It’s Time to Sign

Freshman Gail Comiskey, junior Isabella Scuteri, and senior Andrés Rendon know a few words in sign language but would love to learn more. They think it would be beneficial for schools to create a sign language class to be more inclusive to people whose primary language is sign language.

Photo by Rachel Edwards

Freshman Gail Comiskey, junior Isabella Scuteri, and senior Andrés Rendon know a few words in sign language but would love to learn more. They think it would be beneficial for schools to create a sign language class to be more inclusive to people whose primary language is sign language.

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Imagine this: You’re at work and a customer walks in. You can tell they need to ask a question but it seems that they are having a little bit of trouble. You slide them a piece of paper and they write down “I am deaf” along with their question. You write a response on a piece of paper and go back and forth until they receive the answer they need. You think to yourself  “this would be so much easier if I knew sign language.”

According to the World Health Organization (WHO), over 5% of the world’s population suffers from disabling hearing loss. Five percent may seem like a small number, but that totals over 360 million people across the globe. Approximately 250,000-500,000 people know sign language as their primary language in Canada and the U.S. with that number continuing to rise as more schools are offering education in sign language for deaf or mute students.

It is so important for more schools to offer sign language as a class, even if it is just an elective, to give students the opportunity to communicate with people who may feel isolated from the rest of the world. Junior Johnson Chan has a personal experience with sign language “my uncle is mute so he uses sign language to communicate.” Those who are mute or deaf often feel scared to leave their house as they are unsure if they will be able to get what they need such as directions, information about a product at a store, or even basic social interaction like “good morning, how are you?”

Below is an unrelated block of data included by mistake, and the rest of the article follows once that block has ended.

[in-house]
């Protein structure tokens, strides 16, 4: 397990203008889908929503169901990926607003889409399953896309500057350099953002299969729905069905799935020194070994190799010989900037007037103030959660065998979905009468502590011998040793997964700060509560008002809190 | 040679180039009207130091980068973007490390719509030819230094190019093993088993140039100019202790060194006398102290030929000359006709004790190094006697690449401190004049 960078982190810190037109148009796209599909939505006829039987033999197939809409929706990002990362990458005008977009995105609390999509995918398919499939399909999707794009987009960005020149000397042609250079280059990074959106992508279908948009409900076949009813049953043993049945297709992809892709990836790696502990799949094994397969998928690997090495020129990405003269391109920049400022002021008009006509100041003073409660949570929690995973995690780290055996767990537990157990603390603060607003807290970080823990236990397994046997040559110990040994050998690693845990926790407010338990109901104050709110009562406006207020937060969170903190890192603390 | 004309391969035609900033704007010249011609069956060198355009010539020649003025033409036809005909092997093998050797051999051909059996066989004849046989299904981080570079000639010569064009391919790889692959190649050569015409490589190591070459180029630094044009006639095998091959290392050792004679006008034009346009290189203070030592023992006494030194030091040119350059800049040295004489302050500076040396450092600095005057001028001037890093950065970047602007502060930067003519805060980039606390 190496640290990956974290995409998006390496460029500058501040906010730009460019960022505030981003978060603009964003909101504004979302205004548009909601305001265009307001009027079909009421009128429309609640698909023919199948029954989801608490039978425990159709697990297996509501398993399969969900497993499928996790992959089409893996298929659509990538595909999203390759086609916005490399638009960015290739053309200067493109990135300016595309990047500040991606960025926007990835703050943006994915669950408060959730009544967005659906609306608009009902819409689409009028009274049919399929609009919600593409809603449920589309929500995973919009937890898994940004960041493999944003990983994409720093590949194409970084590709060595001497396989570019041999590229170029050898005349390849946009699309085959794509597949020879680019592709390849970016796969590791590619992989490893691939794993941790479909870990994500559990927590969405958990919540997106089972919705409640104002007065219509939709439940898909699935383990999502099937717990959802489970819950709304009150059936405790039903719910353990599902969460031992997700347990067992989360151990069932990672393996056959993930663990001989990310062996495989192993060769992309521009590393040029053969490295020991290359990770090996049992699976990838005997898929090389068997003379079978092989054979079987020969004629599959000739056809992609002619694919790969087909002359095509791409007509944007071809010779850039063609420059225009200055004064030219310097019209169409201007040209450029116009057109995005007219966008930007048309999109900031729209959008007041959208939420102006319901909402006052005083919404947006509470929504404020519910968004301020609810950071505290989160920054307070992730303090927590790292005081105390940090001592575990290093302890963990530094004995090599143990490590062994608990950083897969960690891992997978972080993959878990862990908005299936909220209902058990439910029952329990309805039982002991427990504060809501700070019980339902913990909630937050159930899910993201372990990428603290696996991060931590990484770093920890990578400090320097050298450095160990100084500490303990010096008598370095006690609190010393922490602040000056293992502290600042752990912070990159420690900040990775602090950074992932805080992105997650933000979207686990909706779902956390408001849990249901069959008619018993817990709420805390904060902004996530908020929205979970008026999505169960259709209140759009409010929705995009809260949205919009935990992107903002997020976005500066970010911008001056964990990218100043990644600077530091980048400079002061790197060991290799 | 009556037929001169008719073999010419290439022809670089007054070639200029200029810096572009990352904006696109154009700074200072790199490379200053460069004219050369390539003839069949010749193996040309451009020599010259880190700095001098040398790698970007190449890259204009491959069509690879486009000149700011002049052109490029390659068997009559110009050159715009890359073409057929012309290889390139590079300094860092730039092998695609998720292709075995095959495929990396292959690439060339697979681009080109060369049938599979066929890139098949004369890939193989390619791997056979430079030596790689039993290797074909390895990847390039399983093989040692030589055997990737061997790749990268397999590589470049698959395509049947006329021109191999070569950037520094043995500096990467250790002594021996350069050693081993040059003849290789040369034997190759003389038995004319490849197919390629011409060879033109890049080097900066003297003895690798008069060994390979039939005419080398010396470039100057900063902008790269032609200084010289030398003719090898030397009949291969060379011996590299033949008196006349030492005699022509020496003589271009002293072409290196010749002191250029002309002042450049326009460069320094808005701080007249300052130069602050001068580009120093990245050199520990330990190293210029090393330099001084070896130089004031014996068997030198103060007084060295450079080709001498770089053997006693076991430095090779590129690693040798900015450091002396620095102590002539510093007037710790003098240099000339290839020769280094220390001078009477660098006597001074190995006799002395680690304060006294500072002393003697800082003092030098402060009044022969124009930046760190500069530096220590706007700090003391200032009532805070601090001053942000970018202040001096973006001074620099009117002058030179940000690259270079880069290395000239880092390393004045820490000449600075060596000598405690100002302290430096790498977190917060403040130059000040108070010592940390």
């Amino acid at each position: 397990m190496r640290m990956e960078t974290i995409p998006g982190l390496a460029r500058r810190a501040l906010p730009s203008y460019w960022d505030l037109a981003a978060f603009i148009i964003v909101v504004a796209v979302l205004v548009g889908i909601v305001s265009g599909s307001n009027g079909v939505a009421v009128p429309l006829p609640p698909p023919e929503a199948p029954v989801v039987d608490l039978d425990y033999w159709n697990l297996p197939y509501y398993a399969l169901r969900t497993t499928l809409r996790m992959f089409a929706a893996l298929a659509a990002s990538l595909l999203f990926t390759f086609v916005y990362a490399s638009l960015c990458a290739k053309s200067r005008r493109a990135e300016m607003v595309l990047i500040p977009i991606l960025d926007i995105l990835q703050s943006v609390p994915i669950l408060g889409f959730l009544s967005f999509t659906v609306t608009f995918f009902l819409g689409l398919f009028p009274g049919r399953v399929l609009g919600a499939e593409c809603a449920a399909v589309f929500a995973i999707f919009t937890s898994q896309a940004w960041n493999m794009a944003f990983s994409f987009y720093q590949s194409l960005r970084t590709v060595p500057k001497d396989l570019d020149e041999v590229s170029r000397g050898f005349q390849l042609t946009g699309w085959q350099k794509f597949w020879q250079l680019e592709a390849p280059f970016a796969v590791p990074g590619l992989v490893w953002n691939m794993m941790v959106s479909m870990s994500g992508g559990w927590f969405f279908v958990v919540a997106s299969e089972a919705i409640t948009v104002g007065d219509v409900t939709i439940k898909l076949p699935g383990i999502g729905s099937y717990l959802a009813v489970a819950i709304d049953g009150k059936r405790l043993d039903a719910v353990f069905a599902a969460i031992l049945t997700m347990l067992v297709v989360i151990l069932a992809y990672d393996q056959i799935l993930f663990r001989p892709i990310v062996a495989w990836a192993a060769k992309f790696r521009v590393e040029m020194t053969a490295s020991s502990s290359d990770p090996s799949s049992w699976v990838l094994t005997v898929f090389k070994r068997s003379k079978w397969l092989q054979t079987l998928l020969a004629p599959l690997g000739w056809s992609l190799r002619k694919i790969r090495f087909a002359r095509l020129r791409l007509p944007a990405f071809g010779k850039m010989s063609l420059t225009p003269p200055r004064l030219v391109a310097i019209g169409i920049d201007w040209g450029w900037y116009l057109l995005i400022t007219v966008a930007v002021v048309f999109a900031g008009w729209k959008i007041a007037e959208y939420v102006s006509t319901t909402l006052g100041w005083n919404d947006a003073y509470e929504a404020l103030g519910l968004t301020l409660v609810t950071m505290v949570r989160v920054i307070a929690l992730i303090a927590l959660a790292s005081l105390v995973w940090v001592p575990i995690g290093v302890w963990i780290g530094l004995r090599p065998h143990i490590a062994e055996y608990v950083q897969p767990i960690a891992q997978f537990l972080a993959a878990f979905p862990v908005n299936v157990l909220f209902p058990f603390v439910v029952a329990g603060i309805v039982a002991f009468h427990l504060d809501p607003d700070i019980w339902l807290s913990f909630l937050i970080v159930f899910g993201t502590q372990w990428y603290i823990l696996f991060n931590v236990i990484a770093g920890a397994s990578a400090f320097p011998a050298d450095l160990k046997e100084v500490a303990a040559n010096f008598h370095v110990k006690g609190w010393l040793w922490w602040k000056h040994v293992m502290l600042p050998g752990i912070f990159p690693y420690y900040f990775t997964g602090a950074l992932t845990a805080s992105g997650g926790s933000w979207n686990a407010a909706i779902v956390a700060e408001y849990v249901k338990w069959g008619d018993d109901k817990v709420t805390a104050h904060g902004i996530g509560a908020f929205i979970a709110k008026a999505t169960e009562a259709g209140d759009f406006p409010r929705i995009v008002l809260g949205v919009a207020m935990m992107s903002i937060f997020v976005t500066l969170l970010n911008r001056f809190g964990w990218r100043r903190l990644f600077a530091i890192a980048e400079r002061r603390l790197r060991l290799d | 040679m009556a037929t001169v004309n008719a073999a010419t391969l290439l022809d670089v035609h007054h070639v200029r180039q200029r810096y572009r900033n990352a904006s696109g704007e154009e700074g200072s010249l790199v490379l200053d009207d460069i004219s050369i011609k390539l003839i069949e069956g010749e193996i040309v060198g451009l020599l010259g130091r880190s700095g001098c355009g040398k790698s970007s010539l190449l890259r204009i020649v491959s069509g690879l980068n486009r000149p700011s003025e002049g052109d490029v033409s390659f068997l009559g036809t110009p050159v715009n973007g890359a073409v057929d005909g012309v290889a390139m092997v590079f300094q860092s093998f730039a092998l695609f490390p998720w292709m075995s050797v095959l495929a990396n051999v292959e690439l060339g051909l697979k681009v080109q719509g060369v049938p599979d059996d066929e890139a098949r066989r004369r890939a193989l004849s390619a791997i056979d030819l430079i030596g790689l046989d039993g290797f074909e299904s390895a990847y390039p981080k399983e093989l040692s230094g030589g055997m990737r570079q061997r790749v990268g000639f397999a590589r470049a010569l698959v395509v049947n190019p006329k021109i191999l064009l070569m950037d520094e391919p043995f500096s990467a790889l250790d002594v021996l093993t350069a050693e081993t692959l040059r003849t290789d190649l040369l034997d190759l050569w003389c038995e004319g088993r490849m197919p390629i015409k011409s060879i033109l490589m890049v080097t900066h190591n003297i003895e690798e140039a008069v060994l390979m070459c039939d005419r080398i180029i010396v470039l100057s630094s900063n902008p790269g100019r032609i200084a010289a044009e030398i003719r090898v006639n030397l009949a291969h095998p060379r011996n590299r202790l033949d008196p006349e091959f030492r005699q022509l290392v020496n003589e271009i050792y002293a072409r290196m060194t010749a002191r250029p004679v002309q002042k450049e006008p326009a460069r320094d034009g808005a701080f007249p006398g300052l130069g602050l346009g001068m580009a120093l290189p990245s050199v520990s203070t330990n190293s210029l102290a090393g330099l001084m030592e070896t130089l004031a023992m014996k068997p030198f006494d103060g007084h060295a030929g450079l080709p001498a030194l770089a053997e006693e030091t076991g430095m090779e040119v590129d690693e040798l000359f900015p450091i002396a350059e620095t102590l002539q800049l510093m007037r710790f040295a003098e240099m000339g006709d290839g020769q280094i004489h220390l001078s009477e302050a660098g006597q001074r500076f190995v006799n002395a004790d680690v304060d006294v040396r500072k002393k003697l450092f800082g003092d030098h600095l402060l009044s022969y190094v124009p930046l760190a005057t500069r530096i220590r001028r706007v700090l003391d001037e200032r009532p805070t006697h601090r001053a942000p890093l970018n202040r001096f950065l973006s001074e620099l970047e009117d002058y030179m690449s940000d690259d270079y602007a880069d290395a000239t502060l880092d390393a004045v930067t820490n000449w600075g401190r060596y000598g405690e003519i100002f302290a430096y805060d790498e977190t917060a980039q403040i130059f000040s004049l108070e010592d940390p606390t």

Not only would learning sign language increase the inclusion of deaf or mute people into our society, but learning another language has numerous benefits such as improved memory retention, improvement in your ability to multitask, as well as delayed onset of dementia.

Although this may sound weird, learning another language can also increase the size of your brain! A 2012 Swedish study on the effects of learning a foreign language shows that “While the brain structure of the control group remained unchanged, specific parts of the brain of the language students grew. The parts that developed in size were the hippocampus, a deep-lying brain structure that is involved in learning new material and spatial navigation, and three areas in the cerebral cortex.”

As school comes to a close, administrations should consider implementing a sign language class as an elective at their school It would be incredibly beneficial for schools to offer sign language to students as many may not have the time or resources to learn it on their own. We would be taking be one step closer to creating a more unified and accepting space for those who feel scared to embrace their disability.

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